The issue of faltering U.S. international economic competitiveness, especially in advanced industries and vis-à-vis China, is finally gaining attention in Washington, D.C. The Senate passed the U.S. Innovation and Competitiveness Act (USICA); and after passing a multitrillion-dollar infrastructure bill and the Build Back Better Act, House leadership has indicated a willingness to also move on USICA. Hopefully, going into 2022, the federal government will have more competitiveness tools at its disposal than it does now. But a one-time infusion of resources is not enough: The federal government needs to formulate and implement a coherent U.S. advanced industry competitiveness strategy.
Mustering the political will and ensuring administrative capabilities to generate and implement a robust and broad-based national advanced technology competitiveness strategy are not easy. One way to facilitate both is for the federal government to create a national competitiveness council composed of leaders and experts to provide not only advice to the government but advocacy for a discrete set of high-priority policies. But unless crafted and operated carefully, the risk is that such a body would simply repeat what so many other commissions and groups have done in the past: operating in the realm of generalities, failing to identify the most critical policy interventions and not using their influence to get those interventions fully funded and over the “finish line.” This report first briefly discusses the state of U.S. “competitiveness” and what the term means, and then how such a council could be formed and subsequently operate to be successful.2021-national-competitiveness-council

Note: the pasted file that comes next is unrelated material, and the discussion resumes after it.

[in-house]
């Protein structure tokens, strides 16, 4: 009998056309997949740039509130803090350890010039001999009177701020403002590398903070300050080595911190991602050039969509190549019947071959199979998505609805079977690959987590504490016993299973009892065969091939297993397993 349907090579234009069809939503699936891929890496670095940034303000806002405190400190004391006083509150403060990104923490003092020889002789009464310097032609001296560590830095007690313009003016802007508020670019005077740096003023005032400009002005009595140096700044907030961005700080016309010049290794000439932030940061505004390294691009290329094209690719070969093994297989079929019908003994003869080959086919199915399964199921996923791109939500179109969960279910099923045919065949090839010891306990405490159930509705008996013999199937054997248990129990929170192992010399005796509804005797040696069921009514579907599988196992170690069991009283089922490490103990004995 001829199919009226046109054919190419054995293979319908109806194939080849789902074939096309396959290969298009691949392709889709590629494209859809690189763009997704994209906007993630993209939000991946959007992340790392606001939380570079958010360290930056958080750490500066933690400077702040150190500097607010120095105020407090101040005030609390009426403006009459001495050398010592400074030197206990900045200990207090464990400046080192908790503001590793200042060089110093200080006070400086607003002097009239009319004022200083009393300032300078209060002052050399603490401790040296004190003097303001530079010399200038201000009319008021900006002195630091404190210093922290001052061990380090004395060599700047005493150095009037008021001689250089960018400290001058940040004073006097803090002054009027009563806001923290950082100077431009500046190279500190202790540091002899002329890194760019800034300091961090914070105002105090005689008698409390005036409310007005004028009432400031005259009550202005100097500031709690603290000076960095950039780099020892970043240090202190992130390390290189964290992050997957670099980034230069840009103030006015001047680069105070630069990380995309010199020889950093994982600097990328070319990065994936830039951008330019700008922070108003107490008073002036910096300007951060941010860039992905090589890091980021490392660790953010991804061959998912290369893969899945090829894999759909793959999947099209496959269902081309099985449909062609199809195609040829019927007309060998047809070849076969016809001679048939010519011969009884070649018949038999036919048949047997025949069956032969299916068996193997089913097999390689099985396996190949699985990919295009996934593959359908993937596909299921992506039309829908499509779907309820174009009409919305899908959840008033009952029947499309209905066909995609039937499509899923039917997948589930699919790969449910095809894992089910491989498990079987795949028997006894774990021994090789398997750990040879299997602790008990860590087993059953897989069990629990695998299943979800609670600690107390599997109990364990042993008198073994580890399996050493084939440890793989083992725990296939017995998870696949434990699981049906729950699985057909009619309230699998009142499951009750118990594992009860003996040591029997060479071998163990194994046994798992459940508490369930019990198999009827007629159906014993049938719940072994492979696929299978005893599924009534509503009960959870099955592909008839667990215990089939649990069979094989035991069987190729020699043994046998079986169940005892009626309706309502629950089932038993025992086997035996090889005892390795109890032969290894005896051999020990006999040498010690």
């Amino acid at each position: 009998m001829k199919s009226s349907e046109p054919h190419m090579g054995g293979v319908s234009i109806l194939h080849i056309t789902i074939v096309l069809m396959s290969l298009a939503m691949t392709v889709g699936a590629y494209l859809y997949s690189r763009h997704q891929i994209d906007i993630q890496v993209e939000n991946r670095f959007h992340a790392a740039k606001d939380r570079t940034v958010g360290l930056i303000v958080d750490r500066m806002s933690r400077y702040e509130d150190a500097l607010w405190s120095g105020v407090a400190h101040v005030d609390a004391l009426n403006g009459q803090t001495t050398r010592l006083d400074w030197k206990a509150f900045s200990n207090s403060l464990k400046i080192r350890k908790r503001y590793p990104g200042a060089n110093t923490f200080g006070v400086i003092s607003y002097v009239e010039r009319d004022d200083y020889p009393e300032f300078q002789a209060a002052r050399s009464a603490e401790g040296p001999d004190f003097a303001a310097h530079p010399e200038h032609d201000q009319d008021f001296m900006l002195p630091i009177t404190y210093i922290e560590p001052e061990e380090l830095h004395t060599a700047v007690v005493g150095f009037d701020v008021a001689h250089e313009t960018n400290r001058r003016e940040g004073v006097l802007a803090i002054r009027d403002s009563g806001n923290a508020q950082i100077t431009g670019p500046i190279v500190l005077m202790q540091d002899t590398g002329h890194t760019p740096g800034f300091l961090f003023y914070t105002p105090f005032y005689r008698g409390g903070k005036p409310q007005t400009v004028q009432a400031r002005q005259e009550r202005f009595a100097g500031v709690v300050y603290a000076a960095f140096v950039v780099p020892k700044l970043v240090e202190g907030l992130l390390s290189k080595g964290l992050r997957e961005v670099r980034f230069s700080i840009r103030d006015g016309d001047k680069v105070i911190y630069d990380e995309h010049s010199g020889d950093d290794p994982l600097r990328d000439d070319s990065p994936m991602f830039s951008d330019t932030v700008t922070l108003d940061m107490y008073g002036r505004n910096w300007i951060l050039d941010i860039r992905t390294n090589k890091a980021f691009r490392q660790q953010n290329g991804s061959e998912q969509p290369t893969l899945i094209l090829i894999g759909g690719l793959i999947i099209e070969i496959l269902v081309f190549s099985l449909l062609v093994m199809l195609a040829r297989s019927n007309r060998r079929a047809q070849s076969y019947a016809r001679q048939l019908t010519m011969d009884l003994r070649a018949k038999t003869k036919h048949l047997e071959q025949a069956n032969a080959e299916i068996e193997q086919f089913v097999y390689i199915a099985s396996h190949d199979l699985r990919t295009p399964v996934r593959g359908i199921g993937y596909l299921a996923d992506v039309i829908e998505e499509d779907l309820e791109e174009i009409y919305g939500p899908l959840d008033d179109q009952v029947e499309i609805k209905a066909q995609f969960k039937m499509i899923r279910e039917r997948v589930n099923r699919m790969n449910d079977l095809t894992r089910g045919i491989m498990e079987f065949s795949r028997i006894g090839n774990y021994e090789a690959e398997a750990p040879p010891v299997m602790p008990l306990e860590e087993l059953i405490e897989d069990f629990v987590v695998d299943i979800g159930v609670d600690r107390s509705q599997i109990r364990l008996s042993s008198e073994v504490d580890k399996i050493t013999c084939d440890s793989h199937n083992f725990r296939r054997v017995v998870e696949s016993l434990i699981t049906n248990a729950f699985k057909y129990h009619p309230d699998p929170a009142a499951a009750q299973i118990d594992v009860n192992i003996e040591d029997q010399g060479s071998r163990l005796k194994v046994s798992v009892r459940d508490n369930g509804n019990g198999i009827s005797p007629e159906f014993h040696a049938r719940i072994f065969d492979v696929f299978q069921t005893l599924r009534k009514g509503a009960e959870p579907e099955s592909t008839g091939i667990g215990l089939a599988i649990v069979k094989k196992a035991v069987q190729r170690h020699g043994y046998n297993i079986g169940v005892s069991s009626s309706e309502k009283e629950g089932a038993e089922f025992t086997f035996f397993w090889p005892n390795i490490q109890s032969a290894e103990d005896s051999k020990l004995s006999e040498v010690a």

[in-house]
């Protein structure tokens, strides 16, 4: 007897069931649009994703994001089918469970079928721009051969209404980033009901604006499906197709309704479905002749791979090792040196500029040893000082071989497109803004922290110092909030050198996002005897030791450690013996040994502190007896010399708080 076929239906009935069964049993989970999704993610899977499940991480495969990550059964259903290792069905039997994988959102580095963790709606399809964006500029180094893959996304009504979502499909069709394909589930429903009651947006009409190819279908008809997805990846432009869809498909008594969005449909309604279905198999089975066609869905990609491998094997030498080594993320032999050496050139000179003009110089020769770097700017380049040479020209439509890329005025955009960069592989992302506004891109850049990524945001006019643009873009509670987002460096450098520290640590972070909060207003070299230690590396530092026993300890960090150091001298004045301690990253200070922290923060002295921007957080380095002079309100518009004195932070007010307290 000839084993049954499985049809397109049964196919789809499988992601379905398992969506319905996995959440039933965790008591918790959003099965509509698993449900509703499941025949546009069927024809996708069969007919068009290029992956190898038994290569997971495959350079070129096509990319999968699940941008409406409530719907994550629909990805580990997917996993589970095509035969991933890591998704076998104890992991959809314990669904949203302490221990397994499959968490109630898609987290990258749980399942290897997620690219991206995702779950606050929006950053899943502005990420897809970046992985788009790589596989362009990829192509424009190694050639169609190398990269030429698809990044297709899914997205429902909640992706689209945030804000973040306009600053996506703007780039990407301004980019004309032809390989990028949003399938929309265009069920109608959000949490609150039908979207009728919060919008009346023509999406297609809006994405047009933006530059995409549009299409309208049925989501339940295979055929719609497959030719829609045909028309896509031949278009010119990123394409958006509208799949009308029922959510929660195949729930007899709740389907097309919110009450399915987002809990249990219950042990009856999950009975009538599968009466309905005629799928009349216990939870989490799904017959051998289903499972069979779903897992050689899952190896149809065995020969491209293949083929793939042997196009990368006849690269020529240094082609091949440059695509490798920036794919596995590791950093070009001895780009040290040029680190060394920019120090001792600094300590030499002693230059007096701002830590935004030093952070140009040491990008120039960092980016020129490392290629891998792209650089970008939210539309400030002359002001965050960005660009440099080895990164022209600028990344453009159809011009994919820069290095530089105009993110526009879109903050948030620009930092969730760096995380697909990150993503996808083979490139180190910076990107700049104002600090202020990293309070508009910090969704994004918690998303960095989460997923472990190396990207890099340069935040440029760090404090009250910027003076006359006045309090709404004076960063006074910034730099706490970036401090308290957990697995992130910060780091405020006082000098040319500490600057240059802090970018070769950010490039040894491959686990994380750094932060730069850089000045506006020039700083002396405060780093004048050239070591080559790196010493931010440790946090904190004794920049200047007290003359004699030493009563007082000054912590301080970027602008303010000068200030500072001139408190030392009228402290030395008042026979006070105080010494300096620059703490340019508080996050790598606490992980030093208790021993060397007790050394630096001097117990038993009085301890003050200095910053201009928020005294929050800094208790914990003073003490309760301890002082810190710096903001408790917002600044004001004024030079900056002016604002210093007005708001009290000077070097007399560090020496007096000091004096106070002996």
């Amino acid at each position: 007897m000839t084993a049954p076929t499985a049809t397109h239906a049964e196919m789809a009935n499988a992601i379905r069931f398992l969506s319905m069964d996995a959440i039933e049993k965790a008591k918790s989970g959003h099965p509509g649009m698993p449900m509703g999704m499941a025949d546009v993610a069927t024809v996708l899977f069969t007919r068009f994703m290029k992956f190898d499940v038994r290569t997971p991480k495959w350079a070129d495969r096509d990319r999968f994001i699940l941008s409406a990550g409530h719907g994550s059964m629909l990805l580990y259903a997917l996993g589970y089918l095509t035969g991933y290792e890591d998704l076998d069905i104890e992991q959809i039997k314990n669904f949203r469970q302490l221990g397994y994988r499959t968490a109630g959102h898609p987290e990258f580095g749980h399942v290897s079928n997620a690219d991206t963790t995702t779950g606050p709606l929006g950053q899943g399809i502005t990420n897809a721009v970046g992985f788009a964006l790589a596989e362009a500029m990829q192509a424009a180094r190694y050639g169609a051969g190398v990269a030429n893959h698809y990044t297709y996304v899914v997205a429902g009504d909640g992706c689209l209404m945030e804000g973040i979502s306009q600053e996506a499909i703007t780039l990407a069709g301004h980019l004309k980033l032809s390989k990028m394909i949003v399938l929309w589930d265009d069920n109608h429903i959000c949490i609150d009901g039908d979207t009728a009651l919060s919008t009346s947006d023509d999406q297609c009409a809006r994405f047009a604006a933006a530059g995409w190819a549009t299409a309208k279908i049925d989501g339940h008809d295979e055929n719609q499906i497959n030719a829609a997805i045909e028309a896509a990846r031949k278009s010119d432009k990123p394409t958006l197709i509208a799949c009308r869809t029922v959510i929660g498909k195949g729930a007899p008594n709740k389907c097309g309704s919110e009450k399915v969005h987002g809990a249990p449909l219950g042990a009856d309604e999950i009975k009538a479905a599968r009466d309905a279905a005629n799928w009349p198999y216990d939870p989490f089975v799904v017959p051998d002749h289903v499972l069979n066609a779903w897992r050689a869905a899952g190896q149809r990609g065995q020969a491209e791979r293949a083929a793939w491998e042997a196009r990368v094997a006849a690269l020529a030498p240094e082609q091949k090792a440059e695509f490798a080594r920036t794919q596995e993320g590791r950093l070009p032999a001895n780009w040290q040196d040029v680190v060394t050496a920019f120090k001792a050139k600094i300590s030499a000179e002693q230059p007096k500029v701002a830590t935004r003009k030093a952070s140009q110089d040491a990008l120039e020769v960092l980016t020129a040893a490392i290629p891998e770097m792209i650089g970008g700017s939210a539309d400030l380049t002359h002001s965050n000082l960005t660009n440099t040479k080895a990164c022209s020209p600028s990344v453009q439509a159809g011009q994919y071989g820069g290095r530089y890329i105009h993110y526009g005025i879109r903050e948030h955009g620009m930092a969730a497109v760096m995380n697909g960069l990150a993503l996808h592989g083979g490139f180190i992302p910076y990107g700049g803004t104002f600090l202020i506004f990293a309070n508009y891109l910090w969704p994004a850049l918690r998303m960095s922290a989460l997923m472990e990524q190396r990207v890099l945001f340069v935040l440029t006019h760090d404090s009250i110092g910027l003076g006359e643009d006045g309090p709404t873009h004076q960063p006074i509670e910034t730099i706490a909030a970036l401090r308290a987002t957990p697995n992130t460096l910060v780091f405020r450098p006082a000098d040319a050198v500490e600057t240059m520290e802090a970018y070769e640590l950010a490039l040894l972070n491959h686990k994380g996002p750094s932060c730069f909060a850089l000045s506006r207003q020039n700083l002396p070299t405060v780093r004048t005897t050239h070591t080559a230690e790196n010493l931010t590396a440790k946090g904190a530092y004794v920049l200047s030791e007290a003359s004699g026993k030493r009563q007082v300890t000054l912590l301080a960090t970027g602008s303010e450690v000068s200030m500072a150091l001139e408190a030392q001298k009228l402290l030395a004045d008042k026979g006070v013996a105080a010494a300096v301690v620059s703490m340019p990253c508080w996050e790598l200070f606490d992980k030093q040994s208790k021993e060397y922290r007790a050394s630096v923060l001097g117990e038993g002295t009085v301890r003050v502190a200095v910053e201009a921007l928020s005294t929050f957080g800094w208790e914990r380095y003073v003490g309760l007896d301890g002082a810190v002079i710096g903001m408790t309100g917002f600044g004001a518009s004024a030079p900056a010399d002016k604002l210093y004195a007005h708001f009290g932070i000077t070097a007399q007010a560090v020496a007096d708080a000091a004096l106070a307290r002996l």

To read the full report by the Information Technology & Innovation Foundation, please click here.